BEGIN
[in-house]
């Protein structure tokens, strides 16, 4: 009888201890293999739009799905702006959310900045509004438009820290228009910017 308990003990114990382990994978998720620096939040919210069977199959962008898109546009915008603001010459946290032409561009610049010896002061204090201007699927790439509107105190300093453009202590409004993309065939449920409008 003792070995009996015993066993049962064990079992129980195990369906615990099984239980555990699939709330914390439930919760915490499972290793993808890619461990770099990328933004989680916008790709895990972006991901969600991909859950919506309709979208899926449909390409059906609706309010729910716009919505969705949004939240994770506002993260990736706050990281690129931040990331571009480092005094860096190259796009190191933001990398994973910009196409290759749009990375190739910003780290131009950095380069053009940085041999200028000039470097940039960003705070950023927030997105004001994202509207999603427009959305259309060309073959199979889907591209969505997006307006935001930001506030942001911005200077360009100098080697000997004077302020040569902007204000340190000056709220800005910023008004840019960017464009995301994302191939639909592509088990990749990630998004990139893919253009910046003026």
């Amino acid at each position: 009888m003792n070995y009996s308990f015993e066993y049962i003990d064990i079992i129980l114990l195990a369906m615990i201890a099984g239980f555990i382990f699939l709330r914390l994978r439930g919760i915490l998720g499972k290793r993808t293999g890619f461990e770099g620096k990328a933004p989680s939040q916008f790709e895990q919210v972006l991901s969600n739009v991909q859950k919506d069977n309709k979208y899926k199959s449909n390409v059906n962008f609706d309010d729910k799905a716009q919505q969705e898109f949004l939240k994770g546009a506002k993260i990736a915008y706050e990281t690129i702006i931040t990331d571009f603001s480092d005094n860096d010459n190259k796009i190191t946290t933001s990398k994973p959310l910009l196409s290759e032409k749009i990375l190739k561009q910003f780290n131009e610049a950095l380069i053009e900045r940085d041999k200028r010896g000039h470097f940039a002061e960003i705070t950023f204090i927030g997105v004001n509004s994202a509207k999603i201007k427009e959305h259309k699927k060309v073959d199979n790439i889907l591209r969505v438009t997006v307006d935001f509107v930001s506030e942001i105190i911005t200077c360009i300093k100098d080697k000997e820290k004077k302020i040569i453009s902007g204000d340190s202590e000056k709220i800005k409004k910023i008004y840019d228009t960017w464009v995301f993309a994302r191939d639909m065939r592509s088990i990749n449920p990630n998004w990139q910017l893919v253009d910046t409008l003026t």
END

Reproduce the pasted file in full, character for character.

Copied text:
[in-house]
């Protein structure tokens, strides 16, 4: 009888201890293999739009799905702006959310900045509004438009820290228009910017 308990003990114990382990994978998720620096939040919210069977199959962008898109546009915008603001010459946290032409561009610049010896002061204090201007699927790439509107105190300093453009202590409004993309065939449920409008 003792070995009996015993066993049962064990079992129980195990369906615990099984239980555990699939709330914390439930919760915490499972290793993808890619461990770099990328933004989680916008790709895990972006991901969600991909859950919506309709979208899926449909390409059906609706309010729910716009919505969705949004939240994770506002993260990736706050990281690129931040990331571009480092005094860096190259796009190191933001990398994973910009196409290759749009990375190739910003780290131009950095380069053009940085041999200028000039470097940039960003705070950023927030997105004001994202509207999603427009959305259309060309073959199979889907591209969505997006307006935001930001506030942001911005200077360009100098080697000997004077302020040569902007204000340190000056709220800005910023008004840019960017464009995301994302191939639909592509088990990749990630998004990139893919253009910046003026």
């Amino acid at each position: 009888m003792n070995y009996s308990f015993e066993y049962i003990d064990i079992i129980l114990l195990a369906m615990i201890a099984g239980f555990i382990f699939l709330r914390l994978r439930g919760i915490l998720g499972k290793r993808t293999g890619f461990e770099g620096k990328a933004p989680s939040q916008f790709e895990q919210v972006l991901s969600n739009v991909q859950k919506d069977n309709k979208y899926k199959s449909n390409v059906n962008f609706d309010d729910k799905a716009q919505q969705e898109f949004l939240k994770g546009a506002k993260i990736a915008y706050e990281t690129i702006i931040t990331d571009f603001s480092d005094n860096d010459n190259k796009i190191t946290t933001s990398k994973p959310l910009l196409s290759e032409k749009i990375l190739k561009q910003f780290n131009e610049a950095l380069i053009e900045r940085d041999k200028r010896g000039h470097f940039a002061e960003i705070t950023f204090i927030g997105v004001n509004s994202a509207k999603i201007k427009e959305h259309k699927k060309v073959d199979n790439i889907l591209r969505v438009t997006v307006d935001f509107v930001s506030e942001i105190i911005t200077c360009i300093k100098d080697k000997e820290k004077k302020i040569i453009s902007g204000d340190s202590e000056k709220i800005k409004k910023i008004y840019d228009t960017w464009v995301f993309a994302r191939d639909m065939r592509s088990i990749n449920p990630n998004w990139q910017l893919v253009d910046t409008l003026t």